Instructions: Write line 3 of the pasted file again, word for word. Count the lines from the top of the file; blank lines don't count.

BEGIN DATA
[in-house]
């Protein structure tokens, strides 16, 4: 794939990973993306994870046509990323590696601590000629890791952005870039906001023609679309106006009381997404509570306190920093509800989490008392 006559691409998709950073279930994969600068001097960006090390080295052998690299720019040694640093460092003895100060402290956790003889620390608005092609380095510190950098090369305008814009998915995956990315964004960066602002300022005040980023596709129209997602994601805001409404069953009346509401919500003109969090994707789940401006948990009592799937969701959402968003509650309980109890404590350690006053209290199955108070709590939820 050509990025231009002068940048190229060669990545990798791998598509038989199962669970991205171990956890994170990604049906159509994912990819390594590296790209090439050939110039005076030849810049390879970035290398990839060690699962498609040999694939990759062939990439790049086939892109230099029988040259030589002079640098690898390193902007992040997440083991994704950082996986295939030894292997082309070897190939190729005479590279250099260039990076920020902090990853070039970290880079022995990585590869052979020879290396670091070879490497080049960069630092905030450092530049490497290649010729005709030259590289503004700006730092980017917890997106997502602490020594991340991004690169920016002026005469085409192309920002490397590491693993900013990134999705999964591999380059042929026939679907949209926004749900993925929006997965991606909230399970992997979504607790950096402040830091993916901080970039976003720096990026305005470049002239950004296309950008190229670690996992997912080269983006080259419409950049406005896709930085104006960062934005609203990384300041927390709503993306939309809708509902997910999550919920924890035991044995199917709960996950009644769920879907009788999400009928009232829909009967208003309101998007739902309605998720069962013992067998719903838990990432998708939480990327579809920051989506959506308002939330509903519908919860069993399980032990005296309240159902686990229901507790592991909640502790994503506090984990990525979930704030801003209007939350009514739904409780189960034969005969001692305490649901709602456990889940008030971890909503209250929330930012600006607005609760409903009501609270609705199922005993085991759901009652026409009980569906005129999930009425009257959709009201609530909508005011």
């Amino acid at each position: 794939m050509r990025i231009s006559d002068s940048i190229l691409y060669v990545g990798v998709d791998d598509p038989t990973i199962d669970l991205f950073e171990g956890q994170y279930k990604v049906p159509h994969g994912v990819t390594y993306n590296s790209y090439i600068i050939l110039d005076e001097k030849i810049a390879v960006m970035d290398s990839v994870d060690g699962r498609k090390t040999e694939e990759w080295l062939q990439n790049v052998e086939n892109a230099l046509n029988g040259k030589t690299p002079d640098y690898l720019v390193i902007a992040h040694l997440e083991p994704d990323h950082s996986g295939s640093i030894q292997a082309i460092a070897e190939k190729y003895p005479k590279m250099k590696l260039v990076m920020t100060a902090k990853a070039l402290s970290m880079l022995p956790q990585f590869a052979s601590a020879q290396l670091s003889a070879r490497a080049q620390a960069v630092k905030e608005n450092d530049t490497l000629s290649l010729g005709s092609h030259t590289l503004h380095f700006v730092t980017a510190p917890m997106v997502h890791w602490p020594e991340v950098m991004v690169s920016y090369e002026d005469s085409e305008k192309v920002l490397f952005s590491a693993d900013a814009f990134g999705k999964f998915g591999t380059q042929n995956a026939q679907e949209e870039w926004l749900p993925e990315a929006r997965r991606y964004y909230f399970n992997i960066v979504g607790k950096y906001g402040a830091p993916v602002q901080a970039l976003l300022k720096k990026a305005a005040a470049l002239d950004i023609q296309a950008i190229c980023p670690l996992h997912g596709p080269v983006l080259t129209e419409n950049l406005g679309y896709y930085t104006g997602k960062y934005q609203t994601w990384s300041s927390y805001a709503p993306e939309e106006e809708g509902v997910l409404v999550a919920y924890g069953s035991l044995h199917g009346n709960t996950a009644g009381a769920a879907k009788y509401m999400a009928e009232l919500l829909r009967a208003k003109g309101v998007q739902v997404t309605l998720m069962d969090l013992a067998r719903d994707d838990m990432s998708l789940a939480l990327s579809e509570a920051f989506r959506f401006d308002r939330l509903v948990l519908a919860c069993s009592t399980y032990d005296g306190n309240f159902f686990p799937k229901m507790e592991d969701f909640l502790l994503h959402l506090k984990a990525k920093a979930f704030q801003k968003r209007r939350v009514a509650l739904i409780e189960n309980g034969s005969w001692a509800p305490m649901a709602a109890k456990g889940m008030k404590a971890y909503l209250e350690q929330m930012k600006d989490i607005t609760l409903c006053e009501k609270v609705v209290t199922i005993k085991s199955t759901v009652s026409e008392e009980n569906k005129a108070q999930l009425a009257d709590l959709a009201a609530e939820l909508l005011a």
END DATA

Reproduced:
């Amino acid at each position: 794939m050509r990025i231009s006559d002068s940048i190229l691409y060669v990545g990798v998709d791998d598509p038989t990973i199962d669970l991205f950073e171990g956890q994170y279930k990604v049906p159509h994969g994912v990819t390594y993306n590296s790209y090439i600068i050939l110039d005076e001097k030849i810049a390879v960006m970035d290398s990839v994870d060690g699962r498609k090390t040999e694939e990759w080295l062939q990439n790049v052998e086939n892109a230099l046509n029988g040259k030589t690299p002079d640098y690898l720019v390193i902007a992040h040694l997440e083991p994704d990323h950082s996986g295939s640093i030894q292997a082309i460092a070897e190939k190729y003895p005479k590279m250099k590696l260039v990076m920020t100060a902090k990853a070039l402290s970290m880079l022995p956790q990585f590869a052979s601590a020879q290396l670091s003889a070879r490497a080049q620390a960069v630092k905030e608005n450092d530049t490497l000629s290649l010729g005709s092609h030259t590289l503004h380095f700006v730092t980017a510190p917890m997106v997502h890791w602490p020594e991340v950098m991004v690169s920016y090369e002026d005469s085409e305008k192309v920002l490397f952005s590491a693993d900013a814009f990134g999705k999964f998915g591999t380059q042929n995956a026939q679907e949209e870039w926004l749900p993925e990315a929006r997965r991606y964004y909230f399970n992997i960066v979504g607790k950096y906001g402040a830091p993916v602002q901080a970039l976003l300022k720096k990026a305005a005040a470049l002239d950004i023609q296309a950008i190229c980023p670690l996992h997912g596709p080269v983006l080259t129209e419409n950049l406005g679309y896709y930085t104006g997602k960062y934005q609203t994601w990384s300041s927390y805001a709503p993306e939309e106006e809708g509902v997910l409404v999550a919920y924890g069953s035991l044995h199917g009346n709960t996950a009644g009381a769920a879907k009788y509401m999400a009928e009232l919500l829909r009967a208003k003109g309101v998007q739902v997404t309605l998720m069962d969090l013992a067998r719903d994707d838990m990432s998708l789940a939480l990327s579809e509570a920051f989506r959506f401006d308002r939330l509903v948990l519908a919860c069993s009592t399980y032990d005296g306190n309240f159902f686990p799937k229901m507790e592991d969701f909640l502790l994503h959402l506090k984990a990525k920093a979930f704030q801003k968003r209007r939350v009514a509650l739904i409780e189960n309980g034969s005969w001692a509800p305490m649901a709602a109890k456990g889940m008030k404590a971890y909503l209250e350690q929330m930012k600006d989490i607005t609760l409903c006053e009501k609270v609705v209290t199922i005993k085991s199955t759901v009652s026409e008392e009980n569906k005129a108070q999930l009425a009257d709590l959709a009201a609530e939820l909508l005011a």